Workers mobilize globally against LafargeHolcim human rights’ violations
Workers at LafargeHolcim are holding a global day of action in advance of the 10 December International Human Rights Day to draw attention to the world’s largest cement maker’s widespread violations of workers’ rights.
LafargeHolcim had 50 workplace fatalities in 2015, and workplace fatalities have dramatically increased in 2016.
The company is increasing its use of precarious employment around the world, even though its fatality rate among these workers is higher than with direct employees.
LafargeHolcim locked out and illegally replaced workers in British Columbia, Canada during an ongoing dispute after earlier this year illegally replacing workers during a strike in Quebec, Canada.
The company was accused this year of using child labour in Uganda, where reportedly it also specifically targeted union members for dismissal during restructuring.
LafargeHolcim has not remedied the unfair treatment of families who lost their land due to the development of a plant in the Ambuja region of India that the company now owns.
After reducing employee levels and increasing workloads in Indonesia, the company is responding to workplace accidents by disciplining and threatening to dismiss workers.
Unions are demanding that LafargeHolcim use less precarious work, cooperate better with trade unions on health and safety and restructuring, and enter into meaningful negotiations with them about the future of labour relations and social dialogue.
“Since Lafarge and Holcim merged last year, there have been numerous workplace fatalities, precarious work has increased, the company has recklessly restructured and management has broken promises to reach a global agreement for a positive relationship with unions. We cannot wait any longer while our brothers and sisters die at work. LafargeHolcim workers around the world are standing up and demanding change,” said IndustriALL Global Union General Secretary Valter Sanches.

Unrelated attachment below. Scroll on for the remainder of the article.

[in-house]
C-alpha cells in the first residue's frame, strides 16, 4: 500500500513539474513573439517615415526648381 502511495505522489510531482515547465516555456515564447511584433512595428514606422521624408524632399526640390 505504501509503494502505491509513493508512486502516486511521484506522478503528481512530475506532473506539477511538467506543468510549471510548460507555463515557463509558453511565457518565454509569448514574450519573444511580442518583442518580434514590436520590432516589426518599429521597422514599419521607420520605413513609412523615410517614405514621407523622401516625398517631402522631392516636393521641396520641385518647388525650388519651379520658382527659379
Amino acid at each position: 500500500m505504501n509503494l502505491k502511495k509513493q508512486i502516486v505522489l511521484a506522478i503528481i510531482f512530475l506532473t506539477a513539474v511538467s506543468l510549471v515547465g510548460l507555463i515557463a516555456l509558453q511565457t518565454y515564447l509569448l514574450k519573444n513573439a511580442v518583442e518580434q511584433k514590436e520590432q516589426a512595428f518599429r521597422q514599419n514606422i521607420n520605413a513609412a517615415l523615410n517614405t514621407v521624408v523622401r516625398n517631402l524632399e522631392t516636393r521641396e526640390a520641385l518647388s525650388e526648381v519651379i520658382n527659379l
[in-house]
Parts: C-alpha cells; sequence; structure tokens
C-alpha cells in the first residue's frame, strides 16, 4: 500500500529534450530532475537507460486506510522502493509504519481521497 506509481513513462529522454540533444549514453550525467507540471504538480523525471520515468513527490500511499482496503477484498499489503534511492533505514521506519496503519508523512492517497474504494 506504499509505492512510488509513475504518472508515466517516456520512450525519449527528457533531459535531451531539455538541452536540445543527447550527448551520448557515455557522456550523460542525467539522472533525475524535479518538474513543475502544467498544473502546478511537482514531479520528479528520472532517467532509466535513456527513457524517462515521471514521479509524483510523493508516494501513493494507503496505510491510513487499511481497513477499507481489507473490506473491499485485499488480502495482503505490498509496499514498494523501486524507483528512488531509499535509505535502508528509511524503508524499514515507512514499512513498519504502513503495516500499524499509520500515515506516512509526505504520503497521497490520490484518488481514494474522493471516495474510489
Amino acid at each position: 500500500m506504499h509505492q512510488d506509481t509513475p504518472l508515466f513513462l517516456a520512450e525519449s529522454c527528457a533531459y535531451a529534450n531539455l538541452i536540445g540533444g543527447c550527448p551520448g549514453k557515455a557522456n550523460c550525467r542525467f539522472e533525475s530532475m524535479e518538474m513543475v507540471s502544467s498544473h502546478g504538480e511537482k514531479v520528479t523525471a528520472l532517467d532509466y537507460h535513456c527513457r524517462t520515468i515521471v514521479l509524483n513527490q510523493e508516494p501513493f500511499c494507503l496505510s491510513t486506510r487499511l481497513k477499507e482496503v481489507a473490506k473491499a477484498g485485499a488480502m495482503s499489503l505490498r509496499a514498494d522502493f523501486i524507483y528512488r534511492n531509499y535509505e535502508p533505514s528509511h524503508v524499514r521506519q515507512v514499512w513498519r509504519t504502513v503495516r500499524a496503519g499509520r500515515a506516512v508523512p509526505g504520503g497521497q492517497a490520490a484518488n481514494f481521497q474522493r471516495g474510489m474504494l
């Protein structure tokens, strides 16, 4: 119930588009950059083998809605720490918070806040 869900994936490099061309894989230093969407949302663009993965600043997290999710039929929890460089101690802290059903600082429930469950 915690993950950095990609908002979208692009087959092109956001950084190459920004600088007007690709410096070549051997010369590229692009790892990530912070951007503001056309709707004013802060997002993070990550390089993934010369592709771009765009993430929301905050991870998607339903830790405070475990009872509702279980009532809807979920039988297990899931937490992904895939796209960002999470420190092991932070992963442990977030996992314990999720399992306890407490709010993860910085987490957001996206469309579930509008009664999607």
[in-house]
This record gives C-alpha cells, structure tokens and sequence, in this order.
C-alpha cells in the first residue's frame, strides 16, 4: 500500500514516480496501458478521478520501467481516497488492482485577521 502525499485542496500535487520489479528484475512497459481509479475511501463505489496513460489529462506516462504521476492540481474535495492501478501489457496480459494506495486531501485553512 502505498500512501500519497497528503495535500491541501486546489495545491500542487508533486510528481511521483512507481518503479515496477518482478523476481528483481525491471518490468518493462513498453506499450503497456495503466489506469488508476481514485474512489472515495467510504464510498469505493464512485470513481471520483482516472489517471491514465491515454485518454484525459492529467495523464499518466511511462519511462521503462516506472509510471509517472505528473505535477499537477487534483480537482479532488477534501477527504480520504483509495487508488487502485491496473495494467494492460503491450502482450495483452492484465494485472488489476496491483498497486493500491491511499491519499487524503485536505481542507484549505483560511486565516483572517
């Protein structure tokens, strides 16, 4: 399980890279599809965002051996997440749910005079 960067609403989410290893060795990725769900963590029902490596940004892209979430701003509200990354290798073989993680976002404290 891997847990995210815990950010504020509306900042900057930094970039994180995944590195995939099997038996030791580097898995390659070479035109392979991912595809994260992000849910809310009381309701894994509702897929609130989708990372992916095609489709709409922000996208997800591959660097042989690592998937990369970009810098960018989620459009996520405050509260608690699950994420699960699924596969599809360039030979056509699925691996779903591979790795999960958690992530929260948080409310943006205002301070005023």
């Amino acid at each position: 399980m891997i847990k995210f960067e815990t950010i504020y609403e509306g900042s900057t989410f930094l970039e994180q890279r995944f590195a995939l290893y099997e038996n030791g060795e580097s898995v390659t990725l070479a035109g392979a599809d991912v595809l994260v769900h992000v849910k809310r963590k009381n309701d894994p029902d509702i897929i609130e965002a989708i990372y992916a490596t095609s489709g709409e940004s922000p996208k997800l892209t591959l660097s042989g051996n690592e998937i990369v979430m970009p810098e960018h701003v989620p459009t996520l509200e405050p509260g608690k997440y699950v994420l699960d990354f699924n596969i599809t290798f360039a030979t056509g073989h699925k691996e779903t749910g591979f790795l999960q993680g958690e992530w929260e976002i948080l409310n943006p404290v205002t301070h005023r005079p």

“The right to decent work, safe working conditions and dignity are basic human rights that workers at LafargeHolcim should have; however, instead of respecting these fundamental rights, the company has repeatedly put corporate interests ahead of the rights of its workers. Today, on this global day of action LafargeHolcim workers will mobilize and show the power of the people by calling on the management to immediately adhere to their demands,” said BWI General Secretary Ambet Yuson.
“We expect that the world number one in the cement sector is not only number one in figures and cement sales, but also in labour standards and workers’ rights,” said Sam Hägglund, General Secretary of European Federation of Building and Woodworkers (EFBWW). “We think that this is also part of future benchmarking. LafargeHolcim owes its workers the respect for their rights. We cannot understand why it took nearly one and a half years after the merger to negotiate a new joint European Works Councils Agreement, where European Workers’ Rights are defined, especially the right to information and consultation. We call upon LafargeHolcim management to enter into a real social dialogue about the future of this world number one in the cement sector.”
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